Backing sexual minority rights does not affect support for Hong Kong candidates, survey finds
Survey by Gender Research Centre finds 76 per cent of general public respondents view such candidates positively or their stance does not bother them
Supporting sexual minority rights would boost the public image of politicians, while opposing these rights would hamper how the public views them, a survey by a local university has found.
Conducted by the Gender Research Centre at the Chinese University, the survey asked 1,013 people how they viewed politicians with different stances on sexual minority rights between August 3 and 15.
The research team also distributed online questionnaires on the same topic to 997 people who see themselves as non-heterosexual.
The survey found that taking a pro-gay-rights stance would not lead to a significant loss of public support as 76 per cent of the general public surveyed said they would either view such candidates positively or that their stance did not bother them.
Close to 93 per cent of the sexual minority respondents also said they would support a pro-gay-rights politician.
By contrast, politicians who oppose gay rights would lose significant support among sexual minorities as well as the general public.
Over half of general public respondents and 92 per cent of those from sexual minorities said they viewed anti-gay-rights politicians negatively.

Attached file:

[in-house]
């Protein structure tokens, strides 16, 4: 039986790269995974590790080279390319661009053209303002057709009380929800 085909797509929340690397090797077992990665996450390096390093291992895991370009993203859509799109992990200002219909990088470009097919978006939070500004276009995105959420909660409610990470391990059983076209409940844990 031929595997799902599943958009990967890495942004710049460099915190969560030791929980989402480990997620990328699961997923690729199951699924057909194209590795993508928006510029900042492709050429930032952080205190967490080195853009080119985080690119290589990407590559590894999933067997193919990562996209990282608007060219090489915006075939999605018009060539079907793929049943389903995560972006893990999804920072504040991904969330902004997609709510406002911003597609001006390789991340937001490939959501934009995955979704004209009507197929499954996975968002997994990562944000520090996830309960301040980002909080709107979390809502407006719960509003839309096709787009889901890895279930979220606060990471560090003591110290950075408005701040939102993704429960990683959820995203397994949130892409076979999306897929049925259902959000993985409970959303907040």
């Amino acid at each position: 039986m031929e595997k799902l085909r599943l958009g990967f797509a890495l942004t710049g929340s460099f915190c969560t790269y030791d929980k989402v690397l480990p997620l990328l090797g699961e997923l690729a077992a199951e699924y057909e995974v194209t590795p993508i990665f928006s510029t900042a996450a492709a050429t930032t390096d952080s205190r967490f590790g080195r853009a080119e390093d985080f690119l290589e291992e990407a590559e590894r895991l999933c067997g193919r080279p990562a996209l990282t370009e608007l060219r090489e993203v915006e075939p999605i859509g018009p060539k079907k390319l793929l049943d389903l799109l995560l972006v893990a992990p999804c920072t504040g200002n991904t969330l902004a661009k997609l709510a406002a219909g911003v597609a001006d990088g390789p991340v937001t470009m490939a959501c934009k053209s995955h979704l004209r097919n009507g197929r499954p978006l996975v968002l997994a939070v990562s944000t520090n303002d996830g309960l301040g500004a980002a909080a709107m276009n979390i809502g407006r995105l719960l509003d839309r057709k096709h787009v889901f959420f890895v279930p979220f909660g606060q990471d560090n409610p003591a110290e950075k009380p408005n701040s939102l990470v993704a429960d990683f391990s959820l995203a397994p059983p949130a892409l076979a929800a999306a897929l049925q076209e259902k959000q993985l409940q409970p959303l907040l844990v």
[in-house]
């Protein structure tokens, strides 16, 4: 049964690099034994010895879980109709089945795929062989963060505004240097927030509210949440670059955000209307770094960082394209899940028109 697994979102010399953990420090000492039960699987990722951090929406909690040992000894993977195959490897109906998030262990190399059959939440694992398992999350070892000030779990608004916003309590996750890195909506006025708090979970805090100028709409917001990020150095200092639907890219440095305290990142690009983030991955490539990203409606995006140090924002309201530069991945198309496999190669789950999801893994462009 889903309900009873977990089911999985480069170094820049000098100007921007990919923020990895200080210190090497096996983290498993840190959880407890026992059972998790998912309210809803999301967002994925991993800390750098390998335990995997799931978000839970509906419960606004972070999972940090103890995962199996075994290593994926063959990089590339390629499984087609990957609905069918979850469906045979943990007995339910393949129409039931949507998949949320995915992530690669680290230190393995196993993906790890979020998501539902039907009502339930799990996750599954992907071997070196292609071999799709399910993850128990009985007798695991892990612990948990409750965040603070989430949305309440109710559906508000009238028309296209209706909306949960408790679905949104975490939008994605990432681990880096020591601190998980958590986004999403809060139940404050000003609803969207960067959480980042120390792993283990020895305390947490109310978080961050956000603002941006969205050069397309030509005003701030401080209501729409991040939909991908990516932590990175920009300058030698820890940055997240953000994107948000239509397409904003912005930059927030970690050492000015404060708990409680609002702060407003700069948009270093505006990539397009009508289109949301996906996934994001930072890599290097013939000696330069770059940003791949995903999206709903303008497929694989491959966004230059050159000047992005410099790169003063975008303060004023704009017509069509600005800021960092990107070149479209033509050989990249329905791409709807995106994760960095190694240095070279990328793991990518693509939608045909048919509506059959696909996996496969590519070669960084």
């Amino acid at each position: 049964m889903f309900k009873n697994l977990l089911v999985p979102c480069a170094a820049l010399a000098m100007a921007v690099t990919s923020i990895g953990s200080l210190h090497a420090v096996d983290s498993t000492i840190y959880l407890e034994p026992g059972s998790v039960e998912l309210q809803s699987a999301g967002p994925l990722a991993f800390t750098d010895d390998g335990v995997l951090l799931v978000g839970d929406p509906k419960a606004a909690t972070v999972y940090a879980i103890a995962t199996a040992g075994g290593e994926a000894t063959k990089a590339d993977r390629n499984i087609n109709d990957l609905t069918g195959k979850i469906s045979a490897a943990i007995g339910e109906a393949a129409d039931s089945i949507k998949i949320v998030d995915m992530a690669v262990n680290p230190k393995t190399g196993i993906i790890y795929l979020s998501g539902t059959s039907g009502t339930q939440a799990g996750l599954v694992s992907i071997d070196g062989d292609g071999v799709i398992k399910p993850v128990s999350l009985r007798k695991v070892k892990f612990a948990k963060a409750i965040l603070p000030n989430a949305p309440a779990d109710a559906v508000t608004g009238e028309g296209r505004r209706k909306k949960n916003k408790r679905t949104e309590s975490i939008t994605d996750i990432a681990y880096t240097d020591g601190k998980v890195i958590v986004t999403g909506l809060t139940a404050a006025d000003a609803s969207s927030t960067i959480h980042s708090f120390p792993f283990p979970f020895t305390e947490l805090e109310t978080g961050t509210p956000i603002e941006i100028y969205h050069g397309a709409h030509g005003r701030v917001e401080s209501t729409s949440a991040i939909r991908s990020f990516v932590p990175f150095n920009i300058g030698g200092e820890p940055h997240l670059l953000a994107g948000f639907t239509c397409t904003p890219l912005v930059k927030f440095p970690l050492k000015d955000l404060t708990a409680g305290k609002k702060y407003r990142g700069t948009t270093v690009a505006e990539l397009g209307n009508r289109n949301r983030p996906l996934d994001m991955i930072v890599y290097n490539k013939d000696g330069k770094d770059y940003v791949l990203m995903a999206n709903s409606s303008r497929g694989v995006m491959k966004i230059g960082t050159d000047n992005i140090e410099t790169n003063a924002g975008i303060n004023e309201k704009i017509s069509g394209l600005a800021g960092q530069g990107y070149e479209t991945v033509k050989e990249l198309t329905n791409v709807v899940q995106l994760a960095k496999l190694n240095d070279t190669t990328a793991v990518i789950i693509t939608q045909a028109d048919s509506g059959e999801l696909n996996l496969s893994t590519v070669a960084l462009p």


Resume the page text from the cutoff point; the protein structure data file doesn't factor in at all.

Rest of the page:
Seventy-five per cent of the sexual minority respondents also said they would not support a politician who refused to declare their stance on equal gay and lesbian rights.
“Politicians might not have to fear such a strong public backlash ... for supporting equal rights for lesbian, gay and bisexual people,” the report said.
Meanwhile, 25 Legco election aspirants, including the Labour Party’s Cyd Ho Sau-lan, People Power’s Raymond Chan Chi-chuen and Demosisto’s Nathan Law Kwun-chung, were crowned “LGBT-friendly candidates” on Wednesday after they agreed to back all eight demands raised by a coalition of gay rights groups.
They included legalising same-sex marriage and enacting a law against discrimination on the grounds of sexual orientation.
The 14 LGBT concern groups sent out questionnaires to all election hopefuls in a bid to understand their stance on several key gay rights issues. But just 39 responded, with Regina Ip Lau Suk-yee from the New People’s Party being the only one from the Beijing-friendly camp.
Brian Leung Siu-fai of the Big Love Alliance said it was encouraging to see that a growing number of aspirants now cared more about LGBT rights, though the attitude of the pro-establishment camp was disappointing.
“The Democratic Alliance for the Betterment and Progress of Hong Kong, the Liberal Party and the Business and Professionals Alliance have all made their stance against same-sex marriage clear in election forums as well as in their campaign pamphlets, yet no candidate from these parties bothered to get back to us,” Leung said.
For a full list of candidates, please see http://multimedia.scmp.com/legcocandidates/